[E]xhaustion is not per se inadequate simply because an individual later sued was not named in the grievances."). The inmate appeal form CDC-602 does not require identification of specific individuals. See Cal. Code Regs., tit. 15 § 3084.2(a).

2. Argument

Defendants contend the following. On September 6, 2007, Plaintiff submitted a CDC 602 inmate appeal for the alleged August 22, 2007 excessive force incident. (Doc. 36-2, Mem. Of P. & A. In Support Of Mot. To Dismiss 2:17-18.) On October 11, 2007, a memorandum was sent to Plaintiff informing him that the appeal was being processed as a staff complaint, and that the appeal had been partially granted at the first level in that an inquiry had been conducted concerning his allegations. (Mem. Of P. & A. 2:18-21.) Plaintiff did not submit his inmate appeal for Director level review until July 24, 2008. (Mem. Of P. & A. 3:1-2.) On August 13, 2008, Plaintiff was informed that his grievance was screened out at the Director's level as untimely. (Mem. Of P. & A. 3:1-2.) Plaintiff filed this action on October 15, 2007. (Doc. 1, Pl.'s Compl.) Defendants contend that: 1) Plaintiff did not exhaust administrative remedies prior to commencing this action and 2) Plaintiff did not properly exhaust administrative remedies.

Plaintiff contends that the reviewers of his 602 appeals delayed in answering Plaintiff's request as to what part of the 602 inmate appeal was partially granted. (Doc. 47, Pl.'s Opp'n.) Plaintiff contends that any failure on Plaintiff's part to comply with the appeals process was due to prison officials' delay.

Grievance No. PVSP-07-02904, the appeal concerning the alleged excessive force incident, was received on September 6, 2007. (Doc. 36-4, G. Duran Decl., Exh. A.) Plaintiff requested that the officers involved face consequences for their misconduct, and that Plaintiff be reimbursed for his property damage. (Doc. 36-4, G. Duran Decl., Exh. A.) It was treated as a staff complaint, and on October 11, 2007, First Level review was completed. (G. Duran Decl., Exh. C.) First Level review partially granted Plaintiff's request "as an inquiry into [Plaintiff's] allegation [had] been conducted." (G. Duran. Decl., Exh. C.) On November 27, 2007, the Second Level review was completed. (G. Duran. Decl., Exh. D.) Plaintiff's request for administrative action against prison staff was denied. (G. Duran. Decl., Exh. D.) Plaintiff submitted PVSP-07-02904 on July 24, 2008 to the Director's Level. (Doc. 36-3, N. Grannis Decl., Exh. A.) On August 13, 2008, Plaintiff's grievance was screened out as untimely. (N. Grannis Decl., Exh. A.)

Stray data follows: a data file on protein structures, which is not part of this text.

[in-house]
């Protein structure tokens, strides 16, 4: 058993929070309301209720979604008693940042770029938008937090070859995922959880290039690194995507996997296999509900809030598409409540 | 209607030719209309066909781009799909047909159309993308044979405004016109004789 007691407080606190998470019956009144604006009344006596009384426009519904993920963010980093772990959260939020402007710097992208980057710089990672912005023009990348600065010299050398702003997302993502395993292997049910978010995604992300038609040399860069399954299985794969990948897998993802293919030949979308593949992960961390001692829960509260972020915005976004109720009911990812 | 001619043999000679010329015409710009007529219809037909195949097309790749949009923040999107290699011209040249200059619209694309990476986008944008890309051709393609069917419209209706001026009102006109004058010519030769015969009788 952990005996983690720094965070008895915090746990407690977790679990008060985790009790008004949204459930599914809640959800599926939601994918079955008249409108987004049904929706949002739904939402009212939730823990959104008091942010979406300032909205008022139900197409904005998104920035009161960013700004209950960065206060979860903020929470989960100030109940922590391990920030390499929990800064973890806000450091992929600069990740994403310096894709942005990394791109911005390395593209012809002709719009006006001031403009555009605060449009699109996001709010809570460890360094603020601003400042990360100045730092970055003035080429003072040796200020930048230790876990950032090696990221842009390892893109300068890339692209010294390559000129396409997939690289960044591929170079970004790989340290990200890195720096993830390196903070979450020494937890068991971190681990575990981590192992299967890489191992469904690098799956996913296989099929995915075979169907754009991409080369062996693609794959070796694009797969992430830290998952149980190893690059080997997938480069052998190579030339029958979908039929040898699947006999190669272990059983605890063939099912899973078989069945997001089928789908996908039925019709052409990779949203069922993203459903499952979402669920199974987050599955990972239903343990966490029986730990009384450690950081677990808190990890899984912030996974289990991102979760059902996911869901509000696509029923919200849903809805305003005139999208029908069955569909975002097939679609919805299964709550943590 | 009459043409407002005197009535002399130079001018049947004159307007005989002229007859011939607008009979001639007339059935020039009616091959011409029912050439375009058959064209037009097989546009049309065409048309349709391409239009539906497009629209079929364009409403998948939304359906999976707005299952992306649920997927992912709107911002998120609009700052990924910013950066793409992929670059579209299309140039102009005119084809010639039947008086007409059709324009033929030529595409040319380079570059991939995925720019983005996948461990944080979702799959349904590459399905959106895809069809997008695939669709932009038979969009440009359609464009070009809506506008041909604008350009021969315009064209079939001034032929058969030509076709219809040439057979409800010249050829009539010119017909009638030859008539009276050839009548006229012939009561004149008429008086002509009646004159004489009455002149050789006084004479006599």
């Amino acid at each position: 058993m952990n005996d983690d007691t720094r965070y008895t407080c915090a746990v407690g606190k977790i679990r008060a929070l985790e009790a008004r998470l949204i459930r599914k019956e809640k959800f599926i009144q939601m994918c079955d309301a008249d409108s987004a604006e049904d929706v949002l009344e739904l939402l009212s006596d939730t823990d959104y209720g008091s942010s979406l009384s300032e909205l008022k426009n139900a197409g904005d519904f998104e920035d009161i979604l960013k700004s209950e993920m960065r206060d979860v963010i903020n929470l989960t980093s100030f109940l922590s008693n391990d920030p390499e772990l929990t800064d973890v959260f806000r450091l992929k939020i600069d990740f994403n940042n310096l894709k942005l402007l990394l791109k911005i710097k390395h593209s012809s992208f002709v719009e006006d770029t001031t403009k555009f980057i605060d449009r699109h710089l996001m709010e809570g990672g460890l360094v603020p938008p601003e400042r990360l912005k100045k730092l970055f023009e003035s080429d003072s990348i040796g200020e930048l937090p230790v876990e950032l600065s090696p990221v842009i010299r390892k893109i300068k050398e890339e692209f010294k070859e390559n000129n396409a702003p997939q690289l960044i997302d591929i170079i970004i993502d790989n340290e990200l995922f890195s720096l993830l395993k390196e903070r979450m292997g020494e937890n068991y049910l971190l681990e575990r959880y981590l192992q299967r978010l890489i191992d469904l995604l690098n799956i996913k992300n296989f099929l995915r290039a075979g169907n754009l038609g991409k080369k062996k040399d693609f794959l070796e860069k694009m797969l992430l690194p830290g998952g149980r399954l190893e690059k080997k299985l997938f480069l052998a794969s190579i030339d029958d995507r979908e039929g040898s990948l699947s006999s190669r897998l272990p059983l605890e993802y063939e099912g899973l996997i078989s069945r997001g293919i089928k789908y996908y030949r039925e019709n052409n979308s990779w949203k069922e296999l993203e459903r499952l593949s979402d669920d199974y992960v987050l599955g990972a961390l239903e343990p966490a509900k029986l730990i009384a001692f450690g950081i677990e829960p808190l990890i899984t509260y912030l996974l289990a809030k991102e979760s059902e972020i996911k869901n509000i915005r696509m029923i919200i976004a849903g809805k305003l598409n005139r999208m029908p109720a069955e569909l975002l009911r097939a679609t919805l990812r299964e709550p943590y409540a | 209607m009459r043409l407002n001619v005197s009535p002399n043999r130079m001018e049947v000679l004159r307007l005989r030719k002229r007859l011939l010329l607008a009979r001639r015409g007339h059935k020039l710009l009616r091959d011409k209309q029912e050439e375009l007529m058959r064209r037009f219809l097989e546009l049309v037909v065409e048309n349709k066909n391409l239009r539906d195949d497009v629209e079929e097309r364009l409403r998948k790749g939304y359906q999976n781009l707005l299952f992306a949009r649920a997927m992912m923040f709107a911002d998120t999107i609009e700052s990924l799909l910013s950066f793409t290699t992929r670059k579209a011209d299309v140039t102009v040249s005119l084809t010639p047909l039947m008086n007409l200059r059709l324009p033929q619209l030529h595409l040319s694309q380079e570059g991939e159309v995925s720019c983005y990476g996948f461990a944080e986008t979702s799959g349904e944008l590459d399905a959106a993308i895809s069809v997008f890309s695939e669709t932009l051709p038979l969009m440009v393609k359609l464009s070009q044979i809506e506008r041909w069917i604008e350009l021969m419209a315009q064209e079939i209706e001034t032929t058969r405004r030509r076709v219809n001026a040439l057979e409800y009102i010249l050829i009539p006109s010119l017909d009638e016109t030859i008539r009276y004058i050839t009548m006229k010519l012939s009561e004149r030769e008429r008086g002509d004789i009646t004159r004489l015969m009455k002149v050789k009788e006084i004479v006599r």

Defendants have met their burden regarding Plaintiff's failure to exhaust administrative remedies. Plaintiff clearly did not exhaust administrative remedies prior to the commencement of this action. Plaintiff did not attempt appeal to the Director's Level until July 24, 2008, well after Plaintiff commenced this action on October 15, 2007. Plaintiff did not comply with the Prison Litigation Reform Act and gives no viable justification for this non-compliance.